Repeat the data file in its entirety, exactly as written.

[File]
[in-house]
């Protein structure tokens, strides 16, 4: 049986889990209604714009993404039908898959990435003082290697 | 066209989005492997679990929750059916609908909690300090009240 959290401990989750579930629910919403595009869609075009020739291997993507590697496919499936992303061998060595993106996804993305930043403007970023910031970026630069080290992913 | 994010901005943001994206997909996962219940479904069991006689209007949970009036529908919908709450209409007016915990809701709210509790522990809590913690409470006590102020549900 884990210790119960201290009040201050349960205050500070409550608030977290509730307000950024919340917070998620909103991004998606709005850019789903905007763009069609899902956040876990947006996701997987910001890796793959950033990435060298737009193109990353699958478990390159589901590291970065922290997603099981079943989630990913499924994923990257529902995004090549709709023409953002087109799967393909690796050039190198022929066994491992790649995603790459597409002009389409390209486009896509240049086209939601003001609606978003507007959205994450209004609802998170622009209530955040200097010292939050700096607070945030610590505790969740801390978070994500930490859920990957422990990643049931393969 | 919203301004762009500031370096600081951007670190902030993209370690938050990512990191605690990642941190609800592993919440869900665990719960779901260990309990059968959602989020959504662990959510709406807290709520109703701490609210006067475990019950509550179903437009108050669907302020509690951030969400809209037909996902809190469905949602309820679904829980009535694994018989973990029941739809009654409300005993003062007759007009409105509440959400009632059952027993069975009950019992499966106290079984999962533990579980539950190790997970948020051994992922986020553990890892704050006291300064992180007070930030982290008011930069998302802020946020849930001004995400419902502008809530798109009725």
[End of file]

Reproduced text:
[in-house]
């Protein structure tokens, strides 16, 4: 049986889990209604714009993404039908898959990435003082290697 | 066209989005492997679990929750059916609908909690300090009240 959290401990989750579930629910919403595009869609075009020739291997993507590697496919499936992303061998060595993106996804993305930043403007970023910031970026630069080290992913 | 994010901005943001994206997909996962219940479904069991006689209007949970009036529908919908709450209409007016915990809701709210509790522990809590913690409470006590102020549900 884990210790119960201290009040201050349960205050500070409550608030977290509730307000950024919340917070998620909103991004998606709005850019789903905007763009069609899902956040876990947006996701997987910001890796793959950033990435060298737009193109990353699958478990390159589901590291970065922290997603099981079943989630990913499924994923990257529902995004090549709709023409953002087109799967393909690796050039190198022929066994491992790649995603790459597409002009389409390209486009896509240049086209939601003001609606978003507007959205994450209004609802998170622009209530955040200097010292939050700096607070945030610590505790969740801390978070994500930490859920990957422990990643049931393969 | 919203301004762009500031370096600081951007670190902030993209370690938050990512990191605690990642941190609800592993919440869900665990719960779901260990309990059968959602989020959504662990959510709406807290709520109703701490609210006067475990019950509550179903437009108050669907302020509690951030969400809209037909996902809190469905949602309820679904829980009535694994018989973990029941739809009654409300005993003062007759007009409105509440959400009632059952027993069975009950019992499966106290079984999962533990579980539950190790997970948020051994992922986020553990890892704050006291300064992180007070930030982290008011930069998302802020946020849930001004995400419902502008809530798109009725």